Browsing a catalogue for the best deals may feel antiquated but it has become an increasingly popular way for shoppers of all ages to save money.
In fact, increasing numbers of shoppers are turning to catalogues – both online and print – to save money, according to a recent survey.
The survey of 1,400 Aussie consumers over 18 by ShopFully and Nielsen Media Analytics found 68 per cent of Australian shoppers scanned catalogues to find promotions and good deals.
This was a 5 per cent increase from 2021.
“Aussies are feeling the pinch after another turbulent year,” Dean Vocisano, ShopFully’s country manager of Australia, said.
“Our research reveals they’re warier than ever in their spending habits and are taking the time to meticulously plan their shopping lists to streamline purchasing and alleviate increased financial stressors,” he said.
Shoppers are paying more for goods, with Australian consumer prices jumping 2.1 per cent in the first three months of the year.
This marked the biggest quarterly jump since the introduction of the 10 per cent goods and services tax at the start of the century.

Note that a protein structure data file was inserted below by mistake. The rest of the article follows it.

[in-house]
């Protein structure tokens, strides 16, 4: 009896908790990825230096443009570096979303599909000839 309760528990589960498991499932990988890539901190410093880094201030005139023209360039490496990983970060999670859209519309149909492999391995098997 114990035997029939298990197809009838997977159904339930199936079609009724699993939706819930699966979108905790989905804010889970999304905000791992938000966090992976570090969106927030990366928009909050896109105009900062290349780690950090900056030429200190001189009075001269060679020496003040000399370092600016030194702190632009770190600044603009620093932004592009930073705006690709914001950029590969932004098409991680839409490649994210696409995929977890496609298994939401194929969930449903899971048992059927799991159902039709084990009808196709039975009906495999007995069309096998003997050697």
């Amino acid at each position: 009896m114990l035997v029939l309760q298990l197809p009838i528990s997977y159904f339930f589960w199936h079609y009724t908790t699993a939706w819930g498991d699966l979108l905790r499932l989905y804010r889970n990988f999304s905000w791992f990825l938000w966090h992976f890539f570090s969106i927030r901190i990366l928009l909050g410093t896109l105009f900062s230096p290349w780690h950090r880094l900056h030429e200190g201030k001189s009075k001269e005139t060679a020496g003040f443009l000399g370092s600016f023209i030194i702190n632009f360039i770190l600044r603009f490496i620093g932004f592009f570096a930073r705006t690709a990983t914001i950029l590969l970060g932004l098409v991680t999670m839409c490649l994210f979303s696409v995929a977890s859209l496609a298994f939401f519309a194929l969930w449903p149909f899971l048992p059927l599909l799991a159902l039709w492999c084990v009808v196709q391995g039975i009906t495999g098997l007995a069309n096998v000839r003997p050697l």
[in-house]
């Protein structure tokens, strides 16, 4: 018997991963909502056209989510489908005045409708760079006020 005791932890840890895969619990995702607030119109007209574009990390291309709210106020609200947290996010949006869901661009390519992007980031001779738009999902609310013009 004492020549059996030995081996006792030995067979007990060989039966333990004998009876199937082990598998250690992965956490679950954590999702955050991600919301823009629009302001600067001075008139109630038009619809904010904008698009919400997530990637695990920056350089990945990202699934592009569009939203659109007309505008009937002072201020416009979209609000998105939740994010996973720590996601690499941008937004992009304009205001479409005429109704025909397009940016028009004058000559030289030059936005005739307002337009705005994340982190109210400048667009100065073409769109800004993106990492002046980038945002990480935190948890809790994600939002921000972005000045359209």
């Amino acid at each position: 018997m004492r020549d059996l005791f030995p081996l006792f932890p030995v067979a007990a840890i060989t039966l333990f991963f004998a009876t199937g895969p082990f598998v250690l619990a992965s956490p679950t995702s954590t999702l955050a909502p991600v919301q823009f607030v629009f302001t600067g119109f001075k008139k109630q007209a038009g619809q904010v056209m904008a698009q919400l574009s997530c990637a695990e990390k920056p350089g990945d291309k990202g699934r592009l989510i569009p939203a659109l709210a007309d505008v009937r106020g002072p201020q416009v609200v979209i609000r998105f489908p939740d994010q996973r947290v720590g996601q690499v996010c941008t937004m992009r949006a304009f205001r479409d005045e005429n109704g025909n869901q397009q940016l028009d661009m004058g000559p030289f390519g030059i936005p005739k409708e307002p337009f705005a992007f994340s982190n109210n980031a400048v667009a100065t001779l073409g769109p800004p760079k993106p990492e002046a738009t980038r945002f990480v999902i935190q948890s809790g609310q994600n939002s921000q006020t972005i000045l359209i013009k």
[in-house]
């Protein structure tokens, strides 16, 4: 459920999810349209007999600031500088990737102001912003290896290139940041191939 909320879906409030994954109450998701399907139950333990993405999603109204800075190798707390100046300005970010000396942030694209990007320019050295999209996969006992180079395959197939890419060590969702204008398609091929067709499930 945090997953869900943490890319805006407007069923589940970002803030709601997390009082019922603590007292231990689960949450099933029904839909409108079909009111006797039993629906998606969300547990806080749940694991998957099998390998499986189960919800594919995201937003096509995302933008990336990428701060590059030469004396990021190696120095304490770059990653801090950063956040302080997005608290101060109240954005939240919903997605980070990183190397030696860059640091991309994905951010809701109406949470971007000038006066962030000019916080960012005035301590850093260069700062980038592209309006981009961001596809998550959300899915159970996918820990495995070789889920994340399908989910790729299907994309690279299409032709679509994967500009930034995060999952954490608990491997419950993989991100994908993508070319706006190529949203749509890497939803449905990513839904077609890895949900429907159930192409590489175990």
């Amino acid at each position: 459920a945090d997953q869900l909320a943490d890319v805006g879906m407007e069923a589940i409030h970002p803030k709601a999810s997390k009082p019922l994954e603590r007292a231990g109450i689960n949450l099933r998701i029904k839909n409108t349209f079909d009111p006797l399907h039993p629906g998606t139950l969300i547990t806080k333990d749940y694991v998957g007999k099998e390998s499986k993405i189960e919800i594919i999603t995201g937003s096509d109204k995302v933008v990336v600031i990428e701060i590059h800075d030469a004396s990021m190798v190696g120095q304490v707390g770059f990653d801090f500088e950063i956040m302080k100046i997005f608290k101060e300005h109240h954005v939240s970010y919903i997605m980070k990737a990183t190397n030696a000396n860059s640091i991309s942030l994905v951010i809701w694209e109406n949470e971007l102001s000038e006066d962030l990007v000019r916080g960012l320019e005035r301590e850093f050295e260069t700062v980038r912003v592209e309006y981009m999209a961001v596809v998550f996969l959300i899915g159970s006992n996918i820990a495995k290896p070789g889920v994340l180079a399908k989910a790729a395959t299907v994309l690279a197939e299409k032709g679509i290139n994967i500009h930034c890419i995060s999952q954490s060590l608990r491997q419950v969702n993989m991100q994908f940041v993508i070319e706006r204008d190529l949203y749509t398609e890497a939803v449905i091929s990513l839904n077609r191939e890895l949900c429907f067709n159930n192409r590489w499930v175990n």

Vocisano said shoppers were spending an average of 8.3 minutes per week browsing retailers’ specials.
Younger people were the most avid readers of digital catalogues.
“Interestingly, Gen Z and Millennials are turning to digital catalogues the most, reading them 2.8 and 2.6 times per week, respectively, which dispels any generational stereotypes about consumption and perhaps reflects just how much they’re feeling the effects of the rising cost of living,” Vocisano said.
While Aussies still clearly love their printed catalogues – with Coles attracting backlash in 2020 when it tried to discontinue its printed service – increasing numbers of consumers now look at online catalogues instead.
Aussie consumers spent 15 per cent more time reading digital catalogues over printed formats, with 44 per cent of paper catalogue readers reporting a decrease in usage.
Other ways to save on shopping
There are a number of tactics shoppers can employ to keep their shopping bills down.
In the supermarket, brand switching can save consumers a lot of money, with supermarket-branded products as much as 66 per cent cheaper than the branded alternative.
Other tips include avoiding ’shrinkflation’ by paying attention to unit pricing, and shopping at discount stores to stock up on non-perishable items in bulk.